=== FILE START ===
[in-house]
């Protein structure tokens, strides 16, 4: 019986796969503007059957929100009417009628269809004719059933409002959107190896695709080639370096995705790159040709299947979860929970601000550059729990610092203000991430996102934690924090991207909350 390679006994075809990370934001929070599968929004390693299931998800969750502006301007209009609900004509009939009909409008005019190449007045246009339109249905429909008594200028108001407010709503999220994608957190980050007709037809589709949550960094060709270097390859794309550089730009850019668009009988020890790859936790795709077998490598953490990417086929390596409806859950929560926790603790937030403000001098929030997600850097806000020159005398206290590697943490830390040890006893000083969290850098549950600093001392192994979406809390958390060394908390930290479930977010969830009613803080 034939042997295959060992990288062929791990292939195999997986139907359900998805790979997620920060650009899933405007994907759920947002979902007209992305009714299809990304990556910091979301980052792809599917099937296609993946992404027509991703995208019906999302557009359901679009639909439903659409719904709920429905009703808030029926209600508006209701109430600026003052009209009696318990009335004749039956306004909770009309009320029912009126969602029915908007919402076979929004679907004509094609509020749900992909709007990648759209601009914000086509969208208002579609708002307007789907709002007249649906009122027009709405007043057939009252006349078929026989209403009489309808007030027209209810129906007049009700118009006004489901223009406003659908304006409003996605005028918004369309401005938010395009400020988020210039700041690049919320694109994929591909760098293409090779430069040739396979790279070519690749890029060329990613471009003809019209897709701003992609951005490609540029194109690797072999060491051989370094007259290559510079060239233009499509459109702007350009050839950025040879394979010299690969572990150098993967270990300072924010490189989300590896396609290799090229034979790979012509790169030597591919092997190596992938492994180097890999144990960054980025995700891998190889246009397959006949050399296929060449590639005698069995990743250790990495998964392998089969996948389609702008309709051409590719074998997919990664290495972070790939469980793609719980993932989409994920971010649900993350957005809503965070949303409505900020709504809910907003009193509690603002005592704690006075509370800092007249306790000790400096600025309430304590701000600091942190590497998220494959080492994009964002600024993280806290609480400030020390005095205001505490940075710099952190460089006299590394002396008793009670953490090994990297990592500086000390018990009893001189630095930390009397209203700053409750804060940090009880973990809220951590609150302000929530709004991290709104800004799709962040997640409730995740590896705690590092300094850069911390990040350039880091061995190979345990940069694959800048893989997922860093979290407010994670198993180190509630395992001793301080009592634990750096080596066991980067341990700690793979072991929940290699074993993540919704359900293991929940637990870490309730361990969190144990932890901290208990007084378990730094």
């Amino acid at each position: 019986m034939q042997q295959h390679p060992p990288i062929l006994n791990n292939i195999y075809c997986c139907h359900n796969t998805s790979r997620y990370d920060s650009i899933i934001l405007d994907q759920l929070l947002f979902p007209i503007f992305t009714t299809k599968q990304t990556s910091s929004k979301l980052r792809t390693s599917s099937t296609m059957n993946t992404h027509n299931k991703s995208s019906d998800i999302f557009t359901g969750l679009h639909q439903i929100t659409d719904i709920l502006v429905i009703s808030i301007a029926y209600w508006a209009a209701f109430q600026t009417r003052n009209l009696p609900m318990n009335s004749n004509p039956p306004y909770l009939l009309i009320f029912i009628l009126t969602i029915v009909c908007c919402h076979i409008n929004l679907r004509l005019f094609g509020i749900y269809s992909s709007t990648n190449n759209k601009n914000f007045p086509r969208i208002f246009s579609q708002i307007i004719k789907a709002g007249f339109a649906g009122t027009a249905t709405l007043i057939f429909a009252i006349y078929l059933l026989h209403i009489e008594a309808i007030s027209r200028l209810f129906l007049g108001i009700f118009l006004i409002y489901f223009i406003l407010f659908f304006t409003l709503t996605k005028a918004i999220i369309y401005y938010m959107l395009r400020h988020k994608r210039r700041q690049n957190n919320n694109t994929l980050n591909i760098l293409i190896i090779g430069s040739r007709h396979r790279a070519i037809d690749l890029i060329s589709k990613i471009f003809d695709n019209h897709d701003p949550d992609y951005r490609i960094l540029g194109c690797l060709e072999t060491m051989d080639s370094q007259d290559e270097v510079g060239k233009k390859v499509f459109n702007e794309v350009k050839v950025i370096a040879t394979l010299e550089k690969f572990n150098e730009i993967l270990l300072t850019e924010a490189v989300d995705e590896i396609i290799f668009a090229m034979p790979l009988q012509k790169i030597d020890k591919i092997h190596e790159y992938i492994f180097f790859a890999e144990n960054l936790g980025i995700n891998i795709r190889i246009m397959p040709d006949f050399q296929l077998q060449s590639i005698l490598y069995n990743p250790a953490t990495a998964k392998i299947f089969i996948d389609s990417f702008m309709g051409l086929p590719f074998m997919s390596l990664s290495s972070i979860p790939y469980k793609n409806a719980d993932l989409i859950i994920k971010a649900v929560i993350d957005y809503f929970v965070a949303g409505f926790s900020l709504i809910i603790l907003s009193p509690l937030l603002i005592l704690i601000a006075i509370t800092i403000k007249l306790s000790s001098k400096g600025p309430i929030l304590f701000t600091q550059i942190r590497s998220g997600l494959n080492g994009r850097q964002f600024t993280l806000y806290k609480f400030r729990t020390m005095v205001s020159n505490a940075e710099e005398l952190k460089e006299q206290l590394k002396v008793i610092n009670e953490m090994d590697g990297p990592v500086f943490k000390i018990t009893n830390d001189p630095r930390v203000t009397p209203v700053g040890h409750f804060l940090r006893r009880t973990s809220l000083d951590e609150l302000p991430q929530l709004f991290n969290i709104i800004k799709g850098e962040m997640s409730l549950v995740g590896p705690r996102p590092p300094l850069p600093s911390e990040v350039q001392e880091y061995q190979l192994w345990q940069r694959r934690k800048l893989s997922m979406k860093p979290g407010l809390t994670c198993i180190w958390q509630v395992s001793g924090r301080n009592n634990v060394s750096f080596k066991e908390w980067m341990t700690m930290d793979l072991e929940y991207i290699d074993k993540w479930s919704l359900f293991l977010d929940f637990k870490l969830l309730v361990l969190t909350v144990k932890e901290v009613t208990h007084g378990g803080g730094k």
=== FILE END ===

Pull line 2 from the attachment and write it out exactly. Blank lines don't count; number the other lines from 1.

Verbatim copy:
């Protein structure tokens, strides 16, 4: 019986796969503007059957929100009417009628269809004719059933409002959107190896695709080639370096995705790159040709299947979860929970601000550059729990610092203000991430996102934690924090991207909350 390679006994075809990370934001929070599968929004390693299931998800969750502006301007209009609900004509009939009909409008005019190449007045246009339109249905429909008594200028108001407010709503999220994608957190980050007709037809589709949550960094060709270097390859794309550089730009850019668009009988020890790859936790795709077998490598953490990417086929390596409806859950929560926790603790937030403000001098929030997600850097806000020159005398206290590697943490830390040890006893000083969290850098549950600093001392192994979406809390958390060394908390930290479930977010969830009613803080 034939042997295959060992990288062929791990292939195999997986139907359900998805790979997620920060650009899933405007994907759920947002979902007209992305009714299809990304990556910091979301980052792809599917099937296609993946992404027509991703995208019906999302557009359901679009639909439903659409719904709920429905009703808030029926209600508006209701109430600026003052009209009696318990009335004749039956306004909770009309009320029912009126969602029915908007919402076979929004679907004509094609509020749900992909709007990648759209601009914000086509969208208002579609708002307007789907709002007249649906009122027009709405007043057939009252006349078929026989209403009489309808007030027209209810129906007049009700118009006004489901223009406003659908304006409003996605005028918004369309401005938010395009400020988020210039700041690049919320694109994929591909760098293409090779430069040739396979790279070519690749890029060329990613471009003809019209897709701003992609951005490609540029194109690797072999060491051989370094007259290559510079060239233009499509459109702007350009050839950025040879394979010299690969572990150098993967270990300072924010490189989300590896396609290799090229034979790979012509790169030597591919092997190596992938492994180097890999144990960054980025995700891998190889246009397959006949050399296929060449590639005698069995990743250790990495998964392998089969996948389609702008309709051409590719074998997919990664290495972070790939469980793609719980993932989409994920971010649900993350957005809503965070949303409505900020709504809910907003009193509690603002005592704690006075509370800092007249306790000790400096600025309430304590701000600091942190590497998220494959080492994009964002600024993280806290609480400030020390005095205001505490940075710099952190460089006299590394002396008793009670953490090994990297990592500086000390018990009893001189630095930390009397209203700053409750804060940090009880973990809220951590609150302000929530709004991290709104800004799709962040997640409730995740590896705690590092300094850069911390990040350039880091061995190979345990940069694959800048893989997922860093979290407010994670198993180190509630395992001793301080009592634990750096080596066991980067341990700690793979072991929940290699074993993540919704359900293991929940637990870490309730361990969190144990932890901290208990007084378990730094």